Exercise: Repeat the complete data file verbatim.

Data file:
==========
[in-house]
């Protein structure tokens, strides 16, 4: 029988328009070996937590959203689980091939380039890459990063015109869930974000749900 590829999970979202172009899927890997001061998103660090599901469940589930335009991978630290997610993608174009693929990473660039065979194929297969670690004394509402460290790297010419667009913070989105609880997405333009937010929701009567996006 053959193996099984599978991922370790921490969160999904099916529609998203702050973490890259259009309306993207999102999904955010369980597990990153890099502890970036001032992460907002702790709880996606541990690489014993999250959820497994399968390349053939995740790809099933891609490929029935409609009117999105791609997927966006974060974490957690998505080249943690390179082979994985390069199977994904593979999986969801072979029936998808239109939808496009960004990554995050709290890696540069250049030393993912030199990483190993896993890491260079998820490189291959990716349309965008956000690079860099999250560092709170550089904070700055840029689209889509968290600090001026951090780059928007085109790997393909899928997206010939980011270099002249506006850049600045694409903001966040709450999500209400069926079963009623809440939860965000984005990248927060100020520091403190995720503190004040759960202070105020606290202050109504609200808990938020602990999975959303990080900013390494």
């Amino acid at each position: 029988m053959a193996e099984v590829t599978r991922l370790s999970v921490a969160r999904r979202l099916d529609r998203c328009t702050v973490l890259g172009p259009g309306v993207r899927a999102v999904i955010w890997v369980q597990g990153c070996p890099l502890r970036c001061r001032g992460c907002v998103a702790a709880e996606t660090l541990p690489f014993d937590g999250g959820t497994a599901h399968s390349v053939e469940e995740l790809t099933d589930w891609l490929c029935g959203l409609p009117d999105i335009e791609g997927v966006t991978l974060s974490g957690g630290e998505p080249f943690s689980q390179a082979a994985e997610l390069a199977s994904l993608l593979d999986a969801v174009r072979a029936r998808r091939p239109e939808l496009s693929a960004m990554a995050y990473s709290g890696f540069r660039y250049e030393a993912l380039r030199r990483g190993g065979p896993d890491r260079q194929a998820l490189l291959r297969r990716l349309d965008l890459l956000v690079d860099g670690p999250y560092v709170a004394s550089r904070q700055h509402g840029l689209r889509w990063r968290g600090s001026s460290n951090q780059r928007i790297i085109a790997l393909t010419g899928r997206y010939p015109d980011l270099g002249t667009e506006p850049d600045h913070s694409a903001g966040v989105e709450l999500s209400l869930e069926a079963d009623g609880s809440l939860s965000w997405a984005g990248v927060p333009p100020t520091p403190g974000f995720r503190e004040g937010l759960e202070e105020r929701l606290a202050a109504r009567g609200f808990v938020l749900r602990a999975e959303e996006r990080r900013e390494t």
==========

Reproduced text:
[in-house]
């Protein structure tokens, strides 16, 4: 029988328009070996937590959203689980091939380039890459990063015109869930974000749900 590829999970979202172009899927890997001061998103660090599901469940589930335009991978630290997610993608174009693929990473660039065979194929297969670690004394509402460290790297010419667009913070989105609880997405333009937010929701009567996006 053959193996099984599978991922370790921490969160999904099916529609998203702050973490890259259009309306993207999102999904955010369980597990990153890099502890970036001032992460907002702790709880996606541990690489014993999250959820497994399968390349053939995740790809099933891609490929029935409609009117999105791609997927966006974060974490957690998505080249943690390179082979994985390069199977994904593979999986969801072979029936998808239109939808496009960004990554995050709290890696540069250049030393993912030199990483190993896993890491260079998820490189291959990716349309965008956000690079860099999250560092709170550089904070700055840029689209889509968290600090001026951090780059928007085109790997393909899928997206010939980011270099002249506006850049600045694409903001966040709450999500209400069926079963009623809440939860965000984005990248927060100020520091403190995720503190004040759960202070105020606290202050109504609200808990938020602990999975959303990080900013390494």
């Amino acid at each position: 029988m053959a193996e099984v590829t599978r991922l370790s999970v921490a969160r999904r979202l099916d529609r998203c328009t702050v973490l890259g172009p259009g309306v993207r899927a999102v999904i955010w890997v369980q597990g990153c070996p890099l502890r970036c001061r001032g992460c907002v998103a702790a709880e996606t660090l541990p690489f014993d937590g999250g959820t497994a599901h399968s390349v053939e469940e995740l790809t099933d589930w891609l490929c029935g959203l409609p009117d999105i335009e791609g997927v966006t991978l974060s974490g957690g630290e998505p080249f943690s689980q390179a082979a994985e997610l390069a199977s994904l993608l593979d999986a969801v174009r072979a029936r998808r091939p239109e939808l496009s693929a960004m990554a995050y990473s709290g890696f540069r660039y250049e030393a993912l380039r030199r990483g190993g065979p896993d890491r260079q194929a998820l490189l291959r297969r990716l349309d965008l890459l956000v690079d860099g670690p999250y560092v709170a004394s550089r904070q700055h509402g840029l689209r889509w990063r968290g600090s001026s460290n951090q780059r928007i790297i085109a790997l393909t010419g899928r997206y010939p015109d980011l270099g002249t667009e506006p850049d600045h913070s694409a903001g966040v989105e709450l999500s209400l869930e069926a079963d009623g609880s809440l939860s965000w997405a984005g990248v927060p333009p100020t520091p403190g974000f995720r503190e004040g937010l759960e202070e105020r929701l606290a202050a109504r009567g609200f808990v938020l749900r602990a999975e959303e996006r990080r900013e390494t």